“My main job is to keep the boys happy, the daughters-in-law happy and my wife happy. That’s a full time job right there.”

Frank Schiefelbein II, Schiefelbein Farms patriarch

Frank Schiefelbein II told me that four years ago when I visited his family’s Angus seedstock farm near Kimball, Minn. And although he said it half joking, there must be a bit of truth to that.

I thought about harvest time at my family’s house and the coordination it took to have the right people in the right field at the right time. How in the world do they do it with eight sons and their wives, and more than 30 grandkids?

Fast forward. Just a few weeks ago I got to take in a Schiefelbein family meeting—or maybe I should call it the Schielfelbein morning chat. Meeting sounds awfully formal…..but then again, there is plenty of business to discuss.

What price should they lock in for beet pulp? How is the slat barn addition coming along? Did Tim really just buy a couple hundred head of feeder calves at that price?

The morning meet up at the Schiefelbein Farm

After they all talk over the comings and goings for the day and give input on the bigger picture, they disperse. Each brother has a job, from managing risk and futures to crop farming to cattle feeding. I took  a tag-team tour of the farm—Danny showed me the carefully mated herd, Tim pulled up carcass data on his computer screen, Frank III explained the new feedlot setup, Don talked about the future direction. In the pickup/office/pasture conversations, one thing rang out.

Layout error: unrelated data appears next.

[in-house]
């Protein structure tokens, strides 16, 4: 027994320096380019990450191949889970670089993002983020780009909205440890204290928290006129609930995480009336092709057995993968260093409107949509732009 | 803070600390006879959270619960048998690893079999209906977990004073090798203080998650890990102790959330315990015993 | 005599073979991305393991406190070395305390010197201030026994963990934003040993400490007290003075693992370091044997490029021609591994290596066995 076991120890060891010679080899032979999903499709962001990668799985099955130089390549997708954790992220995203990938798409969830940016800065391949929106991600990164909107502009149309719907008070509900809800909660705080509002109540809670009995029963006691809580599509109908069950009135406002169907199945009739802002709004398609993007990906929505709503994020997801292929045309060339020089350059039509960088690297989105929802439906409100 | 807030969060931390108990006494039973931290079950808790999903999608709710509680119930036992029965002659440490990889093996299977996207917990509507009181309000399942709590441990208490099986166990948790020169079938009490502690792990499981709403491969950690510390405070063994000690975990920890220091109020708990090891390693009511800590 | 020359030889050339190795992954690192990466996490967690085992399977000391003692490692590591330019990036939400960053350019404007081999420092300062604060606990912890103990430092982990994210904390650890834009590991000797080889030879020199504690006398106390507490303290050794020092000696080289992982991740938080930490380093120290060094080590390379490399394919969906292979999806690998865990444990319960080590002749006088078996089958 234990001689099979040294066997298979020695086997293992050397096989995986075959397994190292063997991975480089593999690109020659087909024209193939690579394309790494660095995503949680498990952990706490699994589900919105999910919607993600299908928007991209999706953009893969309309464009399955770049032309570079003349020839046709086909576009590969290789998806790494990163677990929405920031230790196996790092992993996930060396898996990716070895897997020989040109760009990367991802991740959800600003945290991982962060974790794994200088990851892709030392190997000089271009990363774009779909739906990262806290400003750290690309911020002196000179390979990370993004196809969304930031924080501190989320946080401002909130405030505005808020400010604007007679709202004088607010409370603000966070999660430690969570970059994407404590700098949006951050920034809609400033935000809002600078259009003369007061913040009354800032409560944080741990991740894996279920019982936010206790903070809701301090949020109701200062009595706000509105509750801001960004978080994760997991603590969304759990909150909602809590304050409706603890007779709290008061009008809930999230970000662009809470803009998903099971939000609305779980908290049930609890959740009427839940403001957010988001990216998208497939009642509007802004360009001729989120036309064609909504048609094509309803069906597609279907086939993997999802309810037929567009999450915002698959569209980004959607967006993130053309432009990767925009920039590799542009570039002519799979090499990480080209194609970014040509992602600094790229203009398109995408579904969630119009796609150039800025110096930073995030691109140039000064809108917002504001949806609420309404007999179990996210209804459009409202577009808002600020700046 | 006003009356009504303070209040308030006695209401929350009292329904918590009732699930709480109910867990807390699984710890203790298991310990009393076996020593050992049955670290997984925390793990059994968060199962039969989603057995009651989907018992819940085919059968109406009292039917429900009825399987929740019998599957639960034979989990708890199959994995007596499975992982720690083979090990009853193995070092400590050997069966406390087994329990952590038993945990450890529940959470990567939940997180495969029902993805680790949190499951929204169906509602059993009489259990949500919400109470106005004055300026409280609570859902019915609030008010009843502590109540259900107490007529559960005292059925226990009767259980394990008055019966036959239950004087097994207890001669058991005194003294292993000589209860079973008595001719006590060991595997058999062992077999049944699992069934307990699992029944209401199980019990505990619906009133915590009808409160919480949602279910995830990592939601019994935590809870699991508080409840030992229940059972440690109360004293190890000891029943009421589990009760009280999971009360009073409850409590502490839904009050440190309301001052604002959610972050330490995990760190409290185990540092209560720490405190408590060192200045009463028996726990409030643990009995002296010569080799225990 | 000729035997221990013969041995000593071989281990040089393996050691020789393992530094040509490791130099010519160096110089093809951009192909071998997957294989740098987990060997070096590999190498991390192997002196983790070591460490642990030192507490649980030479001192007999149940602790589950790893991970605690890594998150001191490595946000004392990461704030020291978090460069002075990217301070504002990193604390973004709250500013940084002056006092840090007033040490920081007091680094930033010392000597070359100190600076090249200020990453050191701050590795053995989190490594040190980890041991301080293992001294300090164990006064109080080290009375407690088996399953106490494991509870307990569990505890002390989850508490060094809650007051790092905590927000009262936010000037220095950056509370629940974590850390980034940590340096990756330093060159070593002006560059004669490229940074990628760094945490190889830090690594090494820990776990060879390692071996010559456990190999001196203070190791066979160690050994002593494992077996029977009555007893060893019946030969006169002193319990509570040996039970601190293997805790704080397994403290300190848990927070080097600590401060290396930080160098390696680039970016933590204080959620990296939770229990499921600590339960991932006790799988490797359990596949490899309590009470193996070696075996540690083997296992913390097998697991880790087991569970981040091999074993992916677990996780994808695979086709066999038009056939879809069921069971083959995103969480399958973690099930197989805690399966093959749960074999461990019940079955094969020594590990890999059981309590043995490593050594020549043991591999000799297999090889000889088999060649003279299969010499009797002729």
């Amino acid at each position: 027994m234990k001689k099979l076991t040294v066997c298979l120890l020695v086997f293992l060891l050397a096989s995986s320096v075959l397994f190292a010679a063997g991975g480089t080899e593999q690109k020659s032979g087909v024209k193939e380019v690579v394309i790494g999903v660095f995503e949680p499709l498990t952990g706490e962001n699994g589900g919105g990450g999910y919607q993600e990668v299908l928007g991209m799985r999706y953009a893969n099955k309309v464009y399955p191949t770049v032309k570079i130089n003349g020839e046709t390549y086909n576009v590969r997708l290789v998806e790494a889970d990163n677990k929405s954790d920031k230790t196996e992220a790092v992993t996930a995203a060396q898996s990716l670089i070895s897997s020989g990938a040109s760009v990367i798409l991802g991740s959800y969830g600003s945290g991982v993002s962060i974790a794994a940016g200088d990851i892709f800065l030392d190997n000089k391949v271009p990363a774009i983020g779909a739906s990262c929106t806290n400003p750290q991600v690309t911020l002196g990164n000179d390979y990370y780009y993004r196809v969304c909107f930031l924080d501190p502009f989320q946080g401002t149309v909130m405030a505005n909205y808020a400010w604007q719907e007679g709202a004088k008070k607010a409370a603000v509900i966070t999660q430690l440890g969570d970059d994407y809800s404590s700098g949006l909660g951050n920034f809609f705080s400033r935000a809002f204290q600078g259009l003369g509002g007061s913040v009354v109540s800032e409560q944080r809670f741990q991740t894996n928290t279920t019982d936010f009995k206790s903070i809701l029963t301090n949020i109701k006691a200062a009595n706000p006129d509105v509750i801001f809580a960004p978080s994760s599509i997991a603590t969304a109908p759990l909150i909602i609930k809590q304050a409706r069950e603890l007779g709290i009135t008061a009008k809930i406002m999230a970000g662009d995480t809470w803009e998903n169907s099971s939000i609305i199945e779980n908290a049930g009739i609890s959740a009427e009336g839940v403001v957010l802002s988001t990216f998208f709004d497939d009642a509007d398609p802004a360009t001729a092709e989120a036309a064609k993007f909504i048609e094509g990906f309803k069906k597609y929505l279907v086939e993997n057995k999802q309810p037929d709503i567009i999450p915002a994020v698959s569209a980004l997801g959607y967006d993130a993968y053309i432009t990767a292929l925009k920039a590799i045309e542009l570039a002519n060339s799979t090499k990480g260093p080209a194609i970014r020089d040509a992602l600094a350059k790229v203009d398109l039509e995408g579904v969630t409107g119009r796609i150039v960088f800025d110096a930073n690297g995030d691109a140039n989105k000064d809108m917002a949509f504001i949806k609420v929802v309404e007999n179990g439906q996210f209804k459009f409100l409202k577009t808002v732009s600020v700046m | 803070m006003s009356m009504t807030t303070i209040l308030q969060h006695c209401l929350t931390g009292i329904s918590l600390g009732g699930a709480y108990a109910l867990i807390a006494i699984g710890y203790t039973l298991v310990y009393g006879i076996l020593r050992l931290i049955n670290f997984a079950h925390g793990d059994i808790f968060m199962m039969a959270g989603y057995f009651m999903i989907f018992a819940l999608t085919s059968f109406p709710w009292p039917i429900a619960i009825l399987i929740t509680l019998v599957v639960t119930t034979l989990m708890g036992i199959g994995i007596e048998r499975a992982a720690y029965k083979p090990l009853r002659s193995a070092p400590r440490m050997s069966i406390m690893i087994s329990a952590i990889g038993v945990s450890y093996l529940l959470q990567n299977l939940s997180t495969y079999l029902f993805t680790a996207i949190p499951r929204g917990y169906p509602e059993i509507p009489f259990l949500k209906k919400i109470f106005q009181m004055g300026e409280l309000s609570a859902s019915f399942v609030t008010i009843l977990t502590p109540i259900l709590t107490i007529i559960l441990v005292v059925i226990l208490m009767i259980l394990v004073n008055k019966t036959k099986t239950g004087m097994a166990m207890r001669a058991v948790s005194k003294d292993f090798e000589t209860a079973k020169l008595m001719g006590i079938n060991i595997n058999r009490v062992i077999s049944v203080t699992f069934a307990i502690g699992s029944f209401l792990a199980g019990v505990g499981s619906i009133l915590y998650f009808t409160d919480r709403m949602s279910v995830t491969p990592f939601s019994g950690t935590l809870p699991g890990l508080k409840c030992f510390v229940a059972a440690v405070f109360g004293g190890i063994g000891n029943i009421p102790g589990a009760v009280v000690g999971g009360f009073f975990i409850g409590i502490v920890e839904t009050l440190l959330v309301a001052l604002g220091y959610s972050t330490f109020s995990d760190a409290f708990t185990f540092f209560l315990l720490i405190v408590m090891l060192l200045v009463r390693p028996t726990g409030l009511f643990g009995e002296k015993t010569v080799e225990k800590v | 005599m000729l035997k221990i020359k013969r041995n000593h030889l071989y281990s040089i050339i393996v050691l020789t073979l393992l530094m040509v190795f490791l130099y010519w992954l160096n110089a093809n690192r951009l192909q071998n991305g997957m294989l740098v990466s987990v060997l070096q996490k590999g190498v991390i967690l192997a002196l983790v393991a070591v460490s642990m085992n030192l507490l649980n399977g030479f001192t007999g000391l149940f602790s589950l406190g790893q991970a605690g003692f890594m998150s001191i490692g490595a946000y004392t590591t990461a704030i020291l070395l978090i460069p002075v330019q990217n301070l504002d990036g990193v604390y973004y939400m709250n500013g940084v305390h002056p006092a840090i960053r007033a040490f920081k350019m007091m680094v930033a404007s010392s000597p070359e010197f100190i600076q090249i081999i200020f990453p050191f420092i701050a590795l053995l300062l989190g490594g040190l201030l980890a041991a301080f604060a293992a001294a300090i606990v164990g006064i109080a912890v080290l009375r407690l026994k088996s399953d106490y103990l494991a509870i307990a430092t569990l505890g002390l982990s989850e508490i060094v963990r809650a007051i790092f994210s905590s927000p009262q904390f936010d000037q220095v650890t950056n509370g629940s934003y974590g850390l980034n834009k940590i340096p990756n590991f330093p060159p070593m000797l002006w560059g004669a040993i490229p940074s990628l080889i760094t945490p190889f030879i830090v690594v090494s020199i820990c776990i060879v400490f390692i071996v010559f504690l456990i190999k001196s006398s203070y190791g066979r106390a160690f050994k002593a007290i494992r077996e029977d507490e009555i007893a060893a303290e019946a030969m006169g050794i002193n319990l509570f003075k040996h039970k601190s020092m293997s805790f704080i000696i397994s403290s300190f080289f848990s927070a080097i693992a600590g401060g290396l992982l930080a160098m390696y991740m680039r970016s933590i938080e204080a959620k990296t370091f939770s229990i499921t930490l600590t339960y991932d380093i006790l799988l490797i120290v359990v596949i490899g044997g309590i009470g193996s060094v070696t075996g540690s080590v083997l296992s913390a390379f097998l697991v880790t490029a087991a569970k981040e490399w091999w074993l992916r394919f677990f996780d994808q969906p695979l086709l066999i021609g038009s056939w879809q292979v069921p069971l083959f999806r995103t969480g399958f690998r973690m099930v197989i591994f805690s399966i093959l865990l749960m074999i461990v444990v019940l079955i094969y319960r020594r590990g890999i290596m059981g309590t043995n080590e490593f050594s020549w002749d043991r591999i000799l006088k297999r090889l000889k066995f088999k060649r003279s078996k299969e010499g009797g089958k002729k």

Each one of “the boys” knows their job and they do it well. Bob oversees the crops, Tom is the head mechanic, and so on.

Yet, they don’t function independently. They all vote on the AI sires they’ll use. They take turns once every three nights pulling overnight shifts in the calving barn.

Everybody knows that it’s about the end product. Don says his father’s Twin Cities upbringing, formed his simple, but sturdy philosophy: “From day one, dad always said, ‘If we’re in the beef business, we better raise good beef.’”

And that’s how Tim was able to show harvest data on customer cattle that reached 40%, 50%, 60% Certified Angus Beef brand and Prime.

So that’s the family secret for making it all work. Shared vision.

Seems like the beef industry could take this message from the Schiefelbeins to heart: everybody has a job to do (think cow-calf, stocker, feeder), and they do it well, but all with the ultimate goal (beef) in mind.

May your bottom line be filled with black ink,

Miranda